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Evidence of excitonic insulators

An excitonic insulator is a state of matter characterised by the spontaneous proliferation of excitons, i.e. electron-hole pairs held together by Coulomb interactions, that at low temperatures can give rise to a coherent condensate. Predicted in the 1960s by Walter Kohn, this state of matter has long eluded experimental validation in crystalline materials. Researchers at UNIMORE and CNR in Modena have decided to take up this challenge and since a few years have been searching for realistic candidates through analytical calculations and large scale simulations on supercomputing clusters, supported by the prestigious "PRIN" funding programme of the Ministry for University and Research.

This experience, condensed in scientific papers that appeared on high-impact journals like Nature Nanotechnology, Nature Communications and PNAS, has highlighted a particularly promising class of materials: transition metal dichalcogenides, which can be exfoliated down to atomically thin layers. Intrigued by such discoveries at UNIMORE and CNR, experimental scientists at the Washington University have investigated one of these materials, a single layer of WTe2. With the theoretical support by Prof. Elisa Molinari at FIM and other theoreticians at CNR and Tor Vergata, these experiments have shown the first evidence of an excitonic insulator.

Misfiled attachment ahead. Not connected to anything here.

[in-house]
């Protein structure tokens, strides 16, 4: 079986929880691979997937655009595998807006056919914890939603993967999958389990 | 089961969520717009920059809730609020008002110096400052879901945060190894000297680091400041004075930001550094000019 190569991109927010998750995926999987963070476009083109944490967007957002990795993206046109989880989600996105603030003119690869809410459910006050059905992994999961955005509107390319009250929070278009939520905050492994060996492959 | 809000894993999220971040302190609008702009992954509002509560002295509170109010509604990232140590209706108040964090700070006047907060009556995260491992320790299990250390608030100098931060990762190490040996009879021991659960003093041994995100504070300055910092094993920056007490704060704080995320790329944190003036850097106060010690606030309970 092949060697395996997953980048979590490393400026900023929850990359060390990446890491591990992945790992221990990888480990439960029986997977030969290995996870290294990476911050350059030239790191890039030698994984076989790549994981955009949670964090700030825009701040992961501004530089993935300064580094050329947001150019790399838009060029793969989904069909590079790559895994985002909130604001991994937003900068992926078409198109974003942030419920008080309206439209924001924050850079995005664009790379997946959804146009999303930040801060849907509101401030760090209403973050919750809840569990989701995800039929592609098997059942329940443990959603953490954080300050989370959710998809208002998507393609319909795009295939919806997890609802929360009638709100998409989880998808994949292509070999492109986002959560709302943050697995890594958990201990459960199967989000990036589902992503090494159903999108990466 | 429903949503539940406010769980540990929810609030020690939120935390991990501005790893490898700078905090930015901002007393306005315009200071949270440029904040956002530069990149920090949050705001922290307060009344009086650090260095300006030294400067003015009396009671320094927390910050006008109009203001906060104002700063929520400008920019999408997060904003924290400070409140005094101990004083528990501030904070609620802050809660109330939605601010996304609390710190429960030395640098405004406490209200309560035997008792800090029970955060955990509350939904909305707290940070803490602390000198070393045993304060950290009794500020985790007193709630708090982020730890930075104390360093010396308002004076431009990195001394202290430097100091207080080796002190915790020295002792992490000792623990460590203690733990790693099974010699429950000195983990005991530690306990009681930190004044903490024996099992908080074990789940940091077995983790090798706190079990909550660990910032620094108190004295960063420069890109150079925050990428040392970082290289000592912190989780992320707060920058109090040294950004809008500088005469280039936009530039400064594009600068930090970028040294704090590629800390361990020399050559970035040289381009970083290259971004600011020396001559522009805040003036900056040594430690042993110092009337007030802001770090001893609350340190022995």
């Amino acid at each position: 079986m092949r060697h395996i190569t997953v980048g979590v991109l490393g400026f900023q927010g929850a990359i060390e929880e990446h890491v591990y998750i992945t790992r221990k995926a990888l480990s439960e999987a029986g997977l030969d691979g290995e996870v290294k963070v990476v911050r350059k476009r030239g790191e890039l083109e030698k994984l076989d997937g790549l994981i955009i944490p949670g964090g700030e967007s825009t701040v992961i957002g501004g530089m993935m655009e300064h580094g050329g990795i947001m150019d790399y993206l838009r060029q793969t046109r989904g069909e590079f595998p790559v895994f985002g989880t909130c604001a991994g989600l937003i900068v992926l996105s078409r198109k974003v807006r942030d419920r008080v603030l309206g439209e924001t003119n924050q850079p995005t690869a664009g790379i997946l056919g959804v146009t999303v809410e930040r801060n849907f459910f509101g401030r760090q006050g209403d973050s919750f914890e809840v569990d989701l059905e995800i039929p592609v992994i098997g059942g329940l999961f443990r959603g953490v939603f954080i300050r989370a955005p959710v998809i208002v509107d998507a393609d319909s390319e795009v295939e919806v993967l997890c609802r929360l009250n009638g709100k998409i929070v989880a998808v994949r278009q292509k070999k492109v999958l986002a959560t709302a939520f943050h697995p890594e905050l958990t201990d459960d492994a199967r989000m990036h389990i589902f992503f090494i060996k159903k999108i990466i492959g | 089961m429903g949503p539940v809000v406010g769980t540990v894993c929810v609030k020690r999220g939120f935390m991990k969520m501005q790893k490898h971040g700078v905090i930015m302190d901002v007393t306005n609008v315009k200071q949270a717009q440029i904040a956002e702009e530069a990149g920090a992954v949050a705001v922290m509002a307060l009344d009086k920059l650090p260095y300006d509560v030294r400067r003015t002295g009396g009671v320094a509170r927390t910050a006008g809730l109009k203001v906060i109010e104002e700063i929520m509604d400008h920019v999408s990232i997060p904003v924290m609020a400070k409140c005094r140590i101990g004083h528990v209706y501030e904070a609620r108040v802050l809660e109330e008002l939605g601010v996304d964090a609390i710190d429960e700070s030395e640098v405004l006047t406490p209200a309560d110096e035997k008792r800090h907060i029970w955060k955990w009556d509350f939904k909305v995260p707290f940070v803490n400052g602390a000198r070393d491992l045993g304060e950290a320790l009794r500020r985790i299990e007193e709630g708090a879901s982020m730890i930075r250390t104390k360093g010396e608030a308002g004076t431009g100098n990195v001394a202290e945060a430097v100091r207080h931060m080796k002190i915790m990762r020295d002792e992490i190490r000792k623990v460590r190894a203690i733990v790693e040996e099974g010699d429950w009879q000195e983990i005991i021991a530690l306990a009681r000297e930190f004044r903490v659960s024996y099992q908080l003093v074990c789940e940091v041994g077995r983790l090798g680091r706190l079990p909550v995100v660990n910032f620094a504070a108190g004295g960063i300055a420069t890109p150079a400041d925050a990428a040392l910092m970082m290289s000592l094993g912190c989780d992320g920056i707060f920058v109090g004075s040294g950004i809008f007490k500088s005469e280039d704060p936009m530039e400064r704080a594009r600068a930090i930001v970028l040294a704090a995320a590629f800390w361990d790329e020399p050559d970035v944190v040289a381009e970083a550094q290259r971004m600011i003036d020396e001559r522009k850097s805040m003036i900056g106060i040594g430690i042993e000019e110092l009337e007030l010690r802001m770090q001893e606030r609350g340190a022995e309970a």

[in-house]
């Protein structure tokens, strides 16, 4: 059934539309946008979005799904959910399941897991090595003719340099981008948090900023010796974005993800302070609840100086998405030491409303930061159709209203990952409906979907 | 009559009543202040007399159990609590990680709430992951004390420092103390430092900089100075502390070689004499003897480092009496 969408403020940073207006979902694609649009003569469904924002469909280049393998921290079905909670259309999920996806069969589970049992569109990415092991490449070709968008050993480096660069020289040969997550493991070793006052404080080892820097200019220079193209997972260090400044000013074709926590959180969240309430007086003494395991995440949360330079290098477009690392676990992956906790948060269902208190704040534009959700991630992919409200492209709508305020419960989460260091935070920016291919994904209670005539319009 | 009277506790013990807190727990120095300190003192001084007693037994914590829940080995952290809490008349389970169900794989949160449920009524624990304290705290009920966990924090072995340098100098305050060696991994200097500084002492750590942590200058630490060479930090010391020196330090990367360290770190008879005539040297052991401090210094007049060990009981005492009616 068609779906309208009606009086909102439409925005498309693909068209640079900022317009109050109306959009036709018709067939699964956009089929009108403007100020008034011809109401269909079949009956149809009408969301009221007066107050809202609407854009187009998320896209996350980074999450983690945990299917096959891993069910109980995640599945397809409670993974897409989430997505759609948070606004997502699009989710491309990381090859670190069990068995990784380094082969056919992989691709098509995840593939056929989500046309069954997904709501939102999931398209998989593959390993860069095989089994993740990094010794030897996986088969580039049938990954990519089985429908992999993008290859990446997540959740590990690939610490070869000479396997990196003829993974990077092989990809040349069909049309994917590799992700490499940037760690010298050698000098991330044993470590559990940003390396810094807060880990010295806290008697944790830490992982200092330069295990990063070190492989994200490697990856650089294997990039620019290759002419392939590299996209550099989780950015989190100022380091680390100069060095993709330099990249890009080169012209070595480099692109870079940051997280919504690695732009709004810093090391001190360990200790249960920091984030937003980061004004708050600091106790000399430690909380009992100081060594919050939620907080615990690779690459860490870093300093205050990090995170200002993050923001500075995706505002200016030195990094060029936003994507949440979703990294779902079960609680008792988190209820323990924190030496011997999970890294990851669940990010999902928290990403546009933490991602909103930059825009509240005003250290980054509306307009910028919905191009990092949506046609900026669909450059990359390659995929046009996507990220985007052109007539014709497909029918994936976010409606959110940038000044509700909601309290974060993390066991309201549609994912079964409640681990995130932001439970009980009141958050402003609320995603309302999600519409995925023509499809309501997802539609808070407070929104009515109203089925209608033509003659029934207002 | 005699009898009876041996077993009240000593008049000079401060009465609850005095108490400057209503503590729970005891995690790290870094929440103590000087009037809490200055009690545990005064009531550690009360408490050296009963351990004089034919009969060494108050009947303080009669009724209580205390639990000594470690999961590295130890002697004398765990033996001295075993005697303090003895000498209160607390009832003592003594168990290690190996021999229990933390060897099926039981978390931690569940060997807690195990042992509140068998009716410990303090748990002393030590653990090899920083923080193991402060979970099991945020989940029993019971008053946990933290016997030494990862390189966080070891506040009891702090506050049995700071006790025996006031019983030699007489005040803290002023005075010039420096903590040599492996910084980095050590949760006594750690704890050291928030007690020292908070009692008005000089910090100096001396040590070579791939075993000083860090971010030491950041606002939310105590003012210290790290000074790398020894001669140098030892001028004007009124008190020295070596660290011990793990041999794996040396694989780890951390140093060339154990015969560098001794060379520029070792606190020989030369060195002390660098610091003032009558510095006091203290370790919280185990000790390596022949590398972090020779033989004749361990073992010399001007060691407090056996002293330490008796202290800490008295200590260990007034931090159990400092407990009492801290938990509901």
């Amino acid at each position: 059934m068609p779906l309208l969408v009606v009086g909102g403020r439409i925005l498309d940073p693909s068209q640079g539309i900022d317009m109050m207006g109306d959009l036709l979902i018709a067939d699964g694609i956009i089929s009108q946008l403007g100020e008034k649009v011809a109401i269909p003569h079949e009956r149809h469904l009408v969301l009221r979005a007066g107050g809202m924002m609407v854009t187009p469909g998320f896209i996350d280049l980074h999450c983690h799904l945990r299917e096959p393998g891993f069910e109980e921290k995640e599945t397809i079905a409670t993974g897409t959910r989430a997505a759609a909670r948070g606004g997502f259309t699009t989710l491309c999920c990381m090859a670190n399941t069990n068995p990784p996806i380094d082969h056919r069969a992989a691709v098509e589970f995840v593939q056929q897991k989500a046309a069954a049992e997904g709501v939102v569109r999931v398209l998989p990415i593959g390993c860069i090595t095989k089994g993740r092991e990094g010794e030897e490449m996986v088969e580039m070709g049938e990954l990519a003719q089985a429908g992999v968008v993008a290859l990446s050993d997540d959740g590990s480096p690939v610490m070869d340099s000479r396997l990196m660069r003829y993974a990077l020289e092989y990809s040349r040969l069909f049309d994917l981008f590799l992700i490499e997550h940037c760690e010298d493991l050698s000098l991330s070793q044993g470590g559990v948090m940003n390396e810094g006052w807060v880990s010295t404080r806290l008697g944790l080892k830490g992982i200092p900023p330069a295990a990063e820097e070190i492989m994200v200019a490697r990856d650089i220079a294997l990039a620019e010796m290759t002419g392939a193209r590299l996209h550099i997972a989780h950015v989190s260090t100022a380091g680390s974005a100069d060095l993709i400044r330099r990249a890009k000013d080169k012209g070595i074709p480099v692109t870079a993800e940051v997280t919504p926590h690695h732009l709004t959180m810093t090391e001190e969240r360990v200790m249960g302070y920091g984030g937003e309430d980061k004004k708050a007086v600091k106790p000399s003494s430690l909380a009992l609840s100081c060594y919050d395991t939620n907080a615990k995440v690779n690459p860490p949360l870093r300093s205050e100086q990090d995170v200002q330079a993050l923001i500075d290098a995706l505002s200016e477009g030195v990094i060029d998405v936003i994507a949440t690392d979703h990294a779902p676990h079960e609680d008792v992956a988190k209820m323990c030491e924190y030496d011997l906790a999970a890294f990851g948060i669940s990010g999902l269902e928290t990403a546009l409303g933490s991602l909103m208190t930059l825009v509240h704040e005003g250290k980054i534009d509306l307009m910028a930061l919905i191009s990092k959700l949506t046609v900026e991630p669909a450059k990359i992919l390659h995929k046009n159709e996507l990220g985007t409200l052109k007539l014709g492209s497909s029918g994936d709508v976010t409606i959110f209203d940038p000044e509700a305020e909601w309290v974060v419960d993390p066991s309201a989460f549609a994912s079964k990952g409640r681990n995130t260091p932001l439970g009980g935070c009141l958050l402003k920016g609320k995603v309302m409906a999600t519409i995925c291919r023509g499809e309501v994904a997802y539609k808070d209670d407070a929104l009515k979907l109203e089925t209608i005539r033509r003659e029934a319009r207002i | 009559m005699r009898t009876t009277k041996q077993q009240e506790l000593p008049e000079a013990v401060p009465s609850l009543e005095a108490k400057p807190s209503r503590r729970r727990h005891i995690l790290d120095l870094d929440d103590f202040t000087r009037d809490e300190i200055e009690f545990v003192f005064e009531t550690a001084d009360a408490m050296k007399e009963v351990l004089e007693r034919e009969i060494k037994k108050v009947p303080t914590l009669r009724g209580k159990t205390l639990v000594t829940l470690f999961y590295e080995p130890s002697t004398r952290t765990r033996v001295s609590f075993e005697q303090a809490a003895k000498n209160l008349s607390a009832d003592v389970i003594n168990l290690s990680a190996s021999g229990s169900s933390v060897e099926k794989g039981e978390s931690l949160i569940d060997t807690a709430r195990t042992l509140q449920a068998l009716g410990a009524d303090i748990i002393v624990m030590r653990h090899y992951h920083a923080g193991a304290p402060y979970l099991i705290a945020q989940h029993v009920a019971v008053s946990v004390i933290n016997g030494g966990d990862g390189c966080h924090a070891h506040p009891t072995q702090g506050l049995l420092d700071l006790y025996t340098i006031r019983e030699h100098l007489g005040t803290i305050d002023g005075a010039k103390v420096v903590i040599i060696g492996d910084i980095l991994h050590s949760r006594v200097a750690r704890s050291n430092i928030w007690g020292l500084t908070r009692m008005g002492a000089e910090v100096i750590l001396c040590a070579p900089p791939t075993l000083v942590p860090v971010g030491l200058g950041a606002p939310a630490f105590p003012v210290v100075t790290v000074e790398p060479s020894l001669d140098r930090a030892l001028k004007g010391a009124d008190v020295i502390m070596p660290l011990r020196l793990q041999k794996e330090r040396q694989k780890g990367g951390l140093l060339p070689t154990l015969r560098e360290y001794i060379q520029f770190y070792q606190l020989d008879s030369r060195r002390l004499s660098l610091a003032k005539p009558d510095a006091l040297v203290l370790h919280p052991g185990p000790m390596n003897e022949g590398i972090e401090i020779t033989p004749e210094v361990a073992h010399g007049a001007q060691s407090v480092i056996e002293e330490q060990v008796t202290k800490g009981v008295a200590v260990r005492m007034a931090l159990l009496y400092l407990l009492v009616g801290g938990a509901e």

These results, now published in Nature Physics together with analogous data from Princeton University, have drawn considerable attention from the scientific community, opening an exciting new field of research.

Reference: Sun, B., Zhao, W., Palomaki, T. et al. Evidence for equilibrium exciton condensation in monolayer WTe2. Nat. Phys. (2021). https://doi.org/10.1038/s41567-021-01427-5.

[Ultimo aggiornamento: 14/01/2022 12:45:01]